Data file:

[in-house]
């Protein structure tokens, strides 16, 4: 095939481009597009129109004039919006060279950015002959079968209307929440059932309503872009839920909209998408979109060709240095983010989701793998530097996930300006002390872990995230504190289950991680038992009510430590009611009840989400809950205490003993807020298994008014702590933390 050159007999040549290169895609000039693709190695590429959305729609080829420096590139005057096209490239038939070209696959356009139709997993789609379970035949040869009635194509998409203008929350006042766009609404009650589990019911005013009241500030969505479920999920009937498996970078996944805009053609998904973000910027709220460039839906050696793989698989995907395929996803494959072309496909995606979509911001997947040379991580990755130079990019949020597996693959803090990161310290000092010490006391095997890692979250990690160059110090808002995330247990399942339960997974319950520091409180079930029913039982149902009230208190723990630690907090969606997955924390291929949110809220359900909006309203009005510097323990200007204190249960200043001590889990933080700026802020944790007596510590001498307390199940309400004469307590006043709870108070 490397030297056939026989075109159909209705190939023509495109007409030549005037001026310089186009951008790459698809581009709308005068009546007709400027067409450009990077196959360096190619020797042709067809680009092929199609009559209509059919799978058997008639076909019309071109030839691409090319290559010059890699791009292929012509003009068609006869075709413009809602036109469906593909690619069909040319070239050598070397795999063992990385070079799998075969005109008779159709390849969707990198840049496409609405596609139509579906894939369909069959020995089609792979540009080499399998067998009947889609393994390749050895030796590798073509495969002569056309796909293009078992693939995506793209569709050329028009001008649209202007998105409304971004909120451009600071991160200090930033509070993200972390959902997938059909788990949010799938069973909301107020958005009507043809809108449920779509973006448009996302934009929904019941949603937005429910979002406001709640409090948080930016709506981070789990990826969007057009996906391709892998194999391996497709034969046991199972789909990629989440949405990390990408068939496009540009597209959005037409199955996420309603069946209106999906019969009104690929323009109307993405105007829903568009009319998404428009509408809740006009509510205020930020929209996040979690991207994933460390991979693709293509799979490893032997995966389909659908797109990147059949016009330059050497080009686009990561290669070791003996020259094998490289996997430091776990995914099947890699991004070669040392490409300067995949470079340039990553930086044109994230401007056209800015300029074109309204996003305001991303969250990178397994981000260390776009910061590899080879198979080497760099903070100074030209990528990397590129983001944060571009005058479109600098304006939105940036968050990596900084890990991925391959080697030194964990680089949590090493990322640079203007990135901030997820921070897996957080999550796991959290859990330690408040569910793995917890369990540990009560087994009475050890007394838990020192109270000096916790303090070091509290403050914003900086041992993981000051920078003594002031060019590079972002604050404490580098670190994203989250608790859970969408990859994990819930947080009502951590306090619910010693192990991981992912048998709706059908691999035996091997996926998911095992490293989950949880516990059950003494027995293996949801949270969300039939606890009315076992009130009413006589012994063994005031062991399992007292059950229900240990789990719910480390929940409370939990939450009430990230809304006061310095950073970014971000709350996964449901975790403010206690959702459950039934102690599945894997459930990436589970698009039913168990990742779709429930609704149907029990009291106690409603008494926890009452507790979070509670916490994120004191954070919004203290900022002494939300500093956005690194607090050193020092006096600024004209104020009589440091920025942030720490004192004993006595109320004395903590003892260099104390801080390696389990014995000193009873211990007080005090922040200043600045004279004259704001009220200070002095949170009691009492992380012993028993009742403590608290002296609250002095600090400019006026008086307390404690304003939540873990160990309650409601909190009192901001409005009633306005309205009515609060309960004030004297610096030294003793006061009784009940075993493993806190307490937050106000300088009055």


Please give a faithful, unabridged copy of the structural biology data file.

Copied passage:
[in-house]
């Protein structure tokens, strides 16, 4: 095939481009597009129109004039919006060279950015002959079968209307929440059932309503872009839920909209998408979109060709240095983010989701793998530097996930300006002390872990995230504190289950991680038992009510430590009611009840989400809950205490003993807020298994008014702590933390 050159007999040549290169895609000039693709190695590429959305729609080829420096590139005057096209490239038939070209696959356009139709997993789609379970035949040869009635194509998409203008929350006042766009609404009650589990019911005013009241500030969505479920999920009937498996970078996944805009053609998904973000910027709220460039839906050696793989698989995907395929996803494959072309496909995606979509911001997947040379991580990755130079990019949020597996693959803090990161310290000092010490006391095997890692979250990690160059110090808002995330247990399942339960997974319950520091409180079930029913039982149902009230208190723990630690907090969606997955924390291929949110809220359900909006309203009005510097323990200007204190249960200043001590889990933080700026802020944790007596510590001498307390199940309400004469307590006043709870108070 490397030297056939026989075109159909209705190939023509495109007409030549005037001026310089186009951008790459698809581009709308005068009546007709400027067409450009990077196959360096190619020797042709067809680009092929199609009559209509059919799978058997008639076909019309071109030839691409090319290559010059890699791009292929012509003009068609006869075709413009809602036109469906593909690619069909040319070239050598070397795999063992990385070079799998075969005109008779159709390849969707990198840049496409609405596609139509579906894939369909069959020995089609792979540009080499399998067998009947889609393994390749050895030796590798073509495969002569056309796909293009078992693939995506793209569709050329028009001008649209202007998105409304971004909120451009600071991160200090930033509070993200972390959902997938059909788990949010799938069973909301107020958005009507043809809108449920779509973006448009996302934009929904019941949603937005429910979002406001709640409090948080930016709506981070789990990826969007057009996906391709892998194999391996497709034969046991199972789909990629989440949405990390990408068939496009540009597209959005037409199955996420309603069946209106999906019969009104690929323009109307993405105007829903568009009319998404428009509408809740006009509510205020930020929209996040979690991207994933460390991979693709293509799979490893032997995966389909659908797109990147059949016009330059050497080009686009990561290669070791003996020259094998490289996997430091776990995914099947890699991004070669040392490409300067995949470079340039990553930086044109994230401007056209800015300029074109309204996003305001991303969250990178397994981000260390776009910061590899080879198979080497760099903070100074030209990528990397590129983001944060571009005058479109600098304006939105940036968050990596900084890990991925391959080697030194964990680089949590090493990322640079203007990135901030997820921070897996957080999550796991959290859990330690408040569910793995917890369990540990009560087994009475050890007394838990020192109270000096916790303090070091509290403050914003900086041992993981000051920078003594002031060019590079972002604050404490580098670190994203989250608790859970969408990859994990819930947080009502951590306090619910010693192990991981992912048998709706059908691999035996091997996926998911095992490293989950949880516990059950003494027995293996949801949270969300039939606890009315076992009130009413006589012994063994005031062991399992007292059950229900240990789990719910480390929940409370939990939450009430990230809304006061310095950073970014971000709350996964449901975790403010206690959702459950039934102690599945894997459930990436589970698009039913168990990742779709429930609704149907029990009291106690409603008494926890009452507790979070509670916490994120004191954070919004203290900022002494939300500093956005690194607090050193020092006096600024004209104020009589440091920025942030720490004192004993006595109320004395903590003892260099104390801080390696389990014995000193009873211990007080005090922040200043600045004279004259704001009220200070002095949170009691009492992380012993028993009742403590608290002296609250002095600090400019006026008086307390404690304003939540873990160990309650409601909190009192901001409005009633306005309205009515609060309960004030004297610096030294003793006061009784009940075993493993806190307490937050106000300088009055």